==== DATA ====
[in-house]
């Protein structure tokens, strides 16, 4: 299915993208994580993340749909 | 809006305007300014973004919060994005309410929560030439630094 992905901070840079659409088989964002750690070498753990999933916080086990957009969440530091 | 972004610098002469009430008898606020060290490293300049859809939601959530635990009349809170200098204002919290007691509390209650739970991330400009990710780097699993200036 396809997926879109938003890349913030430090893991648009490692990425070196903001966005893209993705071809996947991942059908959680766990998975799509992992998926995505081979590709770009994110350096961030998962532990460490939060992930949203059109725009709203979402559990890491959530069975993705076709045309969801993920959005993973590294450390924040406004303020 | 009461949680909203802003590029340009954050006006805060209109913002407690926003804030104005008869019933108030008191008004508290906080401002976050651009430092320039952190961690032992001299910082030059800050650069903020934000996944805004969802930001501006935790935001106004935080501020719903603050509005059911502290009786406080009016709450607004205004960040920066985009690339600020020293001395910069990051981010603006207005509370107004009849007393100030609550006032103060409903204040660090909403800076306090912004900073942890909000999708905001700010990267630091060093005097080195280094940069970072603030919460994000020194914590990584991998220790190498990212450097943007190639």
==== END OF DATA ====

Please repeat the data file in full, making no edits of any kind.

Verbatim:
[in-house]
């Protein structure tokens, strides 16, 4: 299915993208994580993340749909 | 809006305007300014973004919060994005309410929560030439630094 992905901070840079659409088989964002750690070498753990999933916080086990957009969440530091 | 972004610098002469009430008898606020060290490293300049859809939601959530635990009349809170200098204002919290007691509390209650739970991330400009990710780097699993200036 396809997926879109938003890349913030430090893991648009490692990425070196903001966005893209993705071809996947991942059908959680766990998975799509992992998926995505081979590709770009994110350096961030998962532990460490939060992930949203059109725009709203979402559990890491959530069975993705076709045309969801993920959005993973590294450390924040406004303020 | 009461949680909203802003590029340009954050006006805060209109913002407690926003804030104005008869019933108030008191008004508290906080401002976050651009430092320039952190961690032992001299910082030059800050650069903020934000996944805004969802930001501006935790935001106004935080501020719903603050509005059911502290009786406080009016709450607004205004960040920066985009690339600020020293001395910069990051981010603006207005509370107004009849007393100030609550006032103060409903204040660090909403800076306090912004900073942890909000999708905001700010990267630091060093005097080195280094940069970072603030919460994000020194914590990584991998220790190498990212450097943007190639």